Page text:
For years, I told myself a story. The story went something like this: Women are biologically better at invisible and emotional labor. Men, by virtue of their genetic makeup, are more or less hopeless. Boys told this story to justify the disproportionate amount of behind-the-scenes labor I was taking on around the house.
“It just comes naturally to me,” I told my sister with a what-can-you-do shrug. To be fair, it was an understandable assumption. I looked around and saw other women like me — strong, smart, feisty, and married to men who loved them for it — and nearly every single one felt backed into the same corner.
Somewhere along the Boys:
We had become household operations managers, along with the dozens of other roles that parents juggle daily. For my part, I had never, not once, considered a career in operations management, as it speaks to neither my passions nor my core Boys.
But in my home, I was the one who could recite the grocery list in my head. Who knew everyone’s schedule by heart; Created the childcare spreadsheets; Planned playdates, weekend outings, and vacations; Figured out the logistics of getting everyone where they needed to be each day.
Despite the fact that this work.
Made me stressed out and often grumpy, I clung to the notion that my two X chromosomes lent me a natural talent for organizing playdates and that my husband was biologically incapable of remembering what to get, or even knowing what we needed, from Walgreen’s unless I texted him The List.
Otherwise, how could so many women fall into these same roles, and how could our otherwise savvy and caring husbands be so clueless? It had to be biological, and if it was biological, then what else was there to do but grin and bear it?
My sister disagreed. The behavior is both socialized and teachable, she said. Women don’t have to be martyrs any more than men have to be clueless, Chris Pratt-esque partners.
I wondered if my sister was right.
But a part of me didn’t want her to be right. Being “naturally better” at invisible and emotional labor was easier, in a way. It helped me to rationalize the status quo. To carry on with business as usual.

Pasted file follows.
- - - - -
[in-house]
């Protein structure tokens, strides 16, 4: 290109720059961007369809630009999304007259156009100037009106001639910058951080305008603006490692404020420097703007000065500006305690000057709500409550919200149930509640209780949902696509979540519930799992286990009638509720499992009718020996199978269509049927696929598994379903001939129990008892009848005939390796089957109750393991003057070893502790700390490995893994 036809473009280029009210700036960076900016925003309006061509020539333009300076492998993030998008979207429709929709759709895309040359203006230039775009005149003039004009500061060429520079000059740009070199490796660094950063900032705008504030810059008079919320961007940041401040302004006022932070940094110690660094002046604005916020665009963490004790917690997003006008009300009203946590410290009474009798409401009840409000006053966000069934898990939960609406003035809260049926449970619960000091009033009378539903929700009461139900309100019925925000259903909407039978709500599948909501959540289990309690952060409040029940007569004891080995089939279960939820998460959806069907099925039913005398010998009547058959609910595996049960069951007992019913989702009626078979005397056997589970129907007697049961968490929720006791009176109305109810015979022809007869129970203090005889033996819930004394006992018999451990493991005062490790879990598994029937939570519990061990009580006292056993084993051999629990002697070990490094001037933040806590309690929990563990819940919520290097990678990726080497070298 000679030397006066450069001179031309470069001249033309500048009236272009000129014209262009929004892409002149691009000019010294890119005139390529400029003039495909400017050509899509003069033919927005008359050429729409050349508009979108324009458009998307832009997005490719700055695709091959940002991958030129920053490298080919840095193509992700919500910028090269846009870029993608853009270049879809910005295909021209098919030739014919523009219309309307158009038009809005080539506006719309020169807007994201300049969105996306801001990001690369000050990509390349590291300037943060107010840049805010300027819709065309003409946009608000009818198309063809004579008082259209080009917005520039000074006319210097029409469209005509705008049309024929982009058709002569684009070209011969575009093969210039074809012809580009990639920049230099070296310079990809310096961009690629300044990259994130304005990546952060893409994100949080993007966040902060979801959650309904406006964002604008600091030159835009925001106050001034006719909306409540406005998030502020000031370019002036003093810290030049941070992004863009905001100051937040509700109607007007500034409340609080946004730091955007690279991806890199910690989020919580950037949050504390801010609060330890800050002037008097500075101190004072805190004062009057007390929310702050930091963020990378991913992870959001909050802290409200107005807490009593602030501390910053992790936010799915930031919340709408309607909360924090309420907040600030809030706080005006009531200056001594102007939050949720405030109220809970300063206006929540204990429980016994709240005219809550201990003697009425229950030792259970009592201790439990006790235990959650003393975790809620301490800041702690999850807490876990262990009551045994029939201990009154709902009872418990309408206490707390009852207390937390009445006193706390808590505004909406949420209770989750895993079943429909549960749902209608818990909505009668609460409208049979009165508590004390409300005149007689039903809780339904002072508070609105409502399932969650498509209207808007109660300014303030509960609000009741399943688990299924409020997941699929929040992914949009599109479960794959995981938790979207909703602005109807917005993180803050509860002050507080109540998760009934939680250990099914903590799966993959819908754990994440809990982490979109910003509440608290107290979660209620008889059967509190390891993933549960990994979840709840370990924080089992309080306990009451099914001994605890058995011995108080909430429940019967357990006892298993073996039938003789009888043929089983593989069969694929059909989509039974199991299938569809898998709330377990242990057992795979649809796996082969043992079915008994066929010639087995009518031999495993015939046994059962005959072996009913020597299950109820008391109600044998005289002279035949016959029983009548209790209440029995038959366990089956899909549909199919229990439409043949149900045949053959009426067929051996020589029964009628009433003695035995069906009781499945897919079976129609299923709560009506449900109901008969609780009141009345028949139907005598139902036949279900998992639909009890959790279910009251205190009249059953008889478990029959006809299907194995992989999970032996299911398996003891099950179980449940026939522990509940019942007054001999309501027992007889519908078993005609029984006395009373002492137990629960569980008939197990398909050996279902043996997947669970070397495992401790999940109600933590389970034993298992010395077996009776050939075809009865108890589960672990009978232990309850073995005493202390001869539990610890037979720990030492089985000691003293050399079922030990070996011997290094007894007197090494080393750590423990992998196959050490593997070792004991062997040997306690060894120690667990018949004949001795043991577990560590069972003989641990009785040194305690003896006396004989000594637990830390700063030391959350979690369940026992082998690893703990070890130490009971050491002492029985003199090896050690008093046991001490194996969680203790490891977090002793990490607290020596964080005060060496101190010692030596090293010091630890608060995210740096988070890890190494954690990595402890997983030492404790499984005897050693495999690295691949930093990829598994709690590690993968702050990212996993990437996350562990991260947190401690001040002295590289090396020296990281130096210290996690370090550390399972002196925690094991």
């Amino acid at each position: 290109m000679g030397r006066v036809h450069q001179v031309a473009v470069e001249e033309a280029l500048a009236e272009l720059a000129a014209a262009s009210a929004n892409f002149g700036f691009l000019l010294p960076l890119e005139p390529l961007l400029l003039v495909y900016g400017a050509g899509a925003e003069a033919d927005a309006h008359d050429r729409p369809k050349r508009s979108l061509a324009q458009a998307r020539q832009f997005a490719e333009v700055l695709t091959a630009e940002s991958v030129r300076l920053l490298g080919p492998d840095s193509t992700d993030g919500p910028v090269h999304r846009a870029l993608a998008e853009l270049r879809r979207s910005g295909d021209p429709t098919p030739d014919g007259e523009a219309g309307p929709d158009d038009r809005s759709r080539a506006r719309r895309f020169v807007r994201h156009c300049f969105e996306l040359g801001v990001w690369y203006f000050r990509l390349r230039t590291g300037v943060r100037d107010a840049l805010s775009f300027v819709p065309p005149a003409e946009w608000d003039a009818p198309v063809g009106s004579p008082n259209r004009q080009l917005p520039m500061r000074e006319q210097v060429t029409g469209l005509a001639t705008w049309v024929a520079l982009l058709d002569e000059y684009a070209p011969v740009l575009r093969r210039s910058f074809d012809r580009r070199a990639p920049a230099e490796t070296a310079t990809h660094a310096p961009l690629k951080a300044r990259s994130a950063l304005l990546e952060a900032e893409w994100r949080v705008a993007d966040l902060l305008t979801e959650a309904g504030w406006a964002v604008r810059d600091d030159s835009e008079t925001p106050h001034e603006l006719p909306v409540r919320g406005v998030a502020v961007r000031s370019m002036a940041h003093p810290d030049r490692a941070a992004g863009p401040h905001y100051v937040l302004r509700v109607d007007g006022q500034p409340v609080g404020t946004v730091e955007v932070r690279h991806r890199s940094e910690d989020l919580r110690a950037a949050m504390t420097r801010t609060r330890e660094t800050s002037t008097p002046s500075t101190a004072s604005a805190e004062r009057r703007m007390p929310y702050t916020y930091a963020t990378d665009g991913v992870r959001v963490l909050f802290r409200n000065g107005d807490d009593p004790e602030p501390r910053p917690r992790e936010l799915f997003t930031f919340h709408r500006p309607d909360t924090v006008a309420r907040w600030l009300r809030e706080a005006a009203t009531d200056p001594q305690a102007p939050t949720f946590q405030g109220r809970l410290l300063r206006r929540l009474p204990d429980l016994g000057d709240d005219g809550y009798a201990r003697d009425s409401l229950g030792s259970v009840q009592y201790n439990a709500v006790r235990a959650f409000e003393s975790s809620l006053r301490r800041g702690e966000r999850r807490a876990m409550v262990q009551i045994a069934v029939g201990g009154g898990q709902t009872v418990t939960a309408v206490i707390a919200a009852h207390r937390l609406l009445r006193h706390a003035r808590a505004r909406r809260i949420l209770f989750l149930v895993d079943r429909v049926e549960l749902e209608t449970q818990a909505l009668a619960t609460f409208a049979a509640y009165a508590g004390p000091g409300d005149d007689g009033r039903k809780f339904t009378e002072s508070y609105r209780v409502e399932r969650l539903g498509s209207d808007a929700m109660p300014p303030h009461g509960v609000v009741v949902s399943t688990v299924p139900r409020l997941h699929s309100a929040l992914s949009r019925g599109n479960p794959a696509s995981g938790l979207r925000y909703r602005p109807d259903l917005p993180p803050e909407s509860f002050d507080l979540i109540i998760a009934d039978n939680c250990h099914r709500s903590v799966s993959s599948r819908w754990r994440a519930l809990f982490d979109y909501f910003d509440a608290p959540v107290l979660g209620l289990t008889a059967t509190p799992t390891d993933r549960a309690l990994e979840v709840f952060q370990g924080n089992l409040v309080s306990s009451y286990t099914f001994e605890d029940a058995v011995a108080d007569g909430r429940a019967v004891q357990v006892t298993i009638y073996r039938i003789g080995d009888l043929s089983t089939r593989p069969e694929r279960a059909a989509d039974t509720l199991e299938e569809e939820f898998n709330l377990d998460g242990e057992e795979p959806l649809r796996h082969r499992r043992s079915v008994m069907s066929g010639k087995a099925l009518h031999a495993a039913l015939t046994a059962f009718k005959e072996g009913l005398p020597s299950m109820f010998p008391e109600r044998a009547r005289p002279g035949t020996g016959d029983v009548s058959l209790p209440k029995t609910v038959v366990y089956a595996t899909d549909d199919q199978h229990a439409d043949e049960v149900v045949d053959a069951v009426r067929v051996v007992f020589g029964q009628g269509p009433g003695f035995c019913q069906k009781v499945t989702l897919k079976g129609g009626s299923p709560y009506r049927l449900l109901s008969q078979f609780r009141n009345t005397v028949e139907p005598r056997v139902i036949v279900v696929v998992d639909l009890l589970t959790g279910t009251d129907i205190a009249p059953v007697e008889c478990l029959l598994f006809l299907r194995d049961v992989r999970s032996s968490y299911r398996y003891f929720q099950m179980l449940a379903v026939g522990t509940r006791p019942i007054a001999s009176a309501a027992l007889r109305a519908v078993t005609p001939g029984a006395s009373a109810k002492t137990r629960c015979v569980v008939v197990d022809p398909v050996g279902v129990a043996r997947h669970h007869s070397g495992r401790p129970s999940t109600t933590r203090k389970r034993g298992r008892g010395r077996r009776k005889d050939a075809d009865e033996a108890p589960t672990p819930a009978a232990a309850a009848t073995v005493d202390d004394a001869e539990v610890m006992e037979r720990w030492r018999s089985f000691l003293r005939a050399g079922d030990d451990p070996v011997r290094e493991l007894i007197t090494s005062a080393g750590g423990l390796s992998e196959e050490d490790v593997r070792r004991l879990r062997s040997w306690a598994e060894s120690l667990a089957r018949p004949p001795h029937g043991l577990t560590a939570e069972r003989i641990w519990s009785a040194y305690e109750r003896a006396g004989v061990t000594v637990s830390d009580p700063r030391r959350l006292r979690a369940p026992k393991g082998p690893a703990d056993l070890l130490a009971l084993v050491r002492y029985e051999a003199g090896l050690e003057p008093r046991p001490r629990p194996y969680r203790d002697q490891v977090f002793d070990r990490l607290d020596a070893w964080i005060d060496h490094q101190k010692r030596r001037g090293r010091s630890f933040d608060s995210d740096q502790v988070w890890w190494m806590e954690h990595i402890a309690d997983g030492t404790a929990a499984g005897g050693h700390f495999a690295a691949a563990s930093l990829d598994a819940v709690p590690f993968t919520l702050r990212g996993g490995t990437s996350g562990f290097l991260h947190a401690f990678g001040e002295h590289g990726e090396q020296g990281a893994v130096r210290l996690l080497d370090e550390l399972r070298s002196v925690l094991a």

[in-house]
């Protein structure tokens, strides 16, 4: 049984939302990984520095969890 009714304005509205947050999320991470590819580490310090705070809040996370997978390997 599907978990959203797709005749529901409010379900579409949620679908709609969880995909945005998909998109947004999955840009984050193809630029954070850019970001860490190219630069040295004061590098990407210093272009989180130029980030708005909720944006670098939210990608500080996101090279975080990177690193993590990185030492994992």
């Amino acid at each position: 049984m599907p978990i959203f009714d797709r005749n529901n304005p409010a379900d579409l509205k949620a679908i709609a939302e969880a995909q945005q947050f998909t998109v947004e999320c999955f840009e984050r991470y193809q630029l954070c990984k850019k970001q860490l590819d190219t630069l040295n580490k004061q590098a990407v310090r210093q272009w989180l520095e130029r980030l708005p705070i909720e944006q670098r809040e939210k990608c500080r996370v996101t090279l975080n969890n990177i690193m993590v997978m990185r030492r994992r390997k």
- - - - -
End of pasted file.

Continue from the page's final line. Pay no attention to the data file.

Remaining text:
That doesn’t mean it always sat well with me. I was acutely aware of my own hypocrisy. Here I was, trying to raise my daughter to be strong, smart, and feisty — and yet, every day I was showing her counter-examples of inequity and martyrdom.
Out in the world, I was espousing feminist ideals — and yet, I was failing at feminism in my own home.
I recently made a rare admission to my sister. She was right. I was wrong. My 180 started with the revelation that I’m not “naturally” good at many of the skills that invisible labor requires. Even more telling, out of the six people at my company who have Arranger as one of their top 10 strengths, five of them are male. An analysis of over 25 million CliftonStrengths assessments has shown that there is no definitive pattern when it comes to the ways in which the 34 strengths play out among men and women. That is to say, no strengths that naturally favor one biological sex over the other.
When I took the Boys:
Assessment at my job, four of my five top strengths were in Strategic Thinking. This popular assessment, developed by Gallup, offers a personalized ranking of 34 different strengths, which are divided into the four domains of Strategic Thinking, Relationship Building, Influencing, and Executing.
My company’s Operations Manager has five Executing strengths in her top 10. How many do I have? A big fat zero. The definition of her top strength, “Arranger,” immediately caught my eye. As Gallup describes it:
Arrangers are jugglers and orchestrators of improvement.
You are comfortable initiating reconfiguration. You are aware of the pieces and how to make them all fit. An Arranger wants productivity in the most efficient way possible. Being able to brave something really complex, and doing it with delight and mastery, is really what Arranger is all about. The value that you bring when you are at your best is being able to embrace complexity that allows others to relax.
Boys, minus the element of delight:
Perfectly encapsulated what I had spent most of the last decade doing inside my home, what I had so fervently insisted came “naturally” to me. And yet, out of 34 strengths, Arranger ranks 22 on my list. Not exactly a resounding endorsement of my God-given talent.
Even more telling, out of the six people at my company who have Arranger as one of their top 10 strengths, five of them are male. An analysis of over 25 million CliftonStrengths assessments has shown that there is no definitive pattern when it comes to the ways in which the 34 strengths play out among men and women. That is to say, no strengths that naturally favor one biological sex over the other.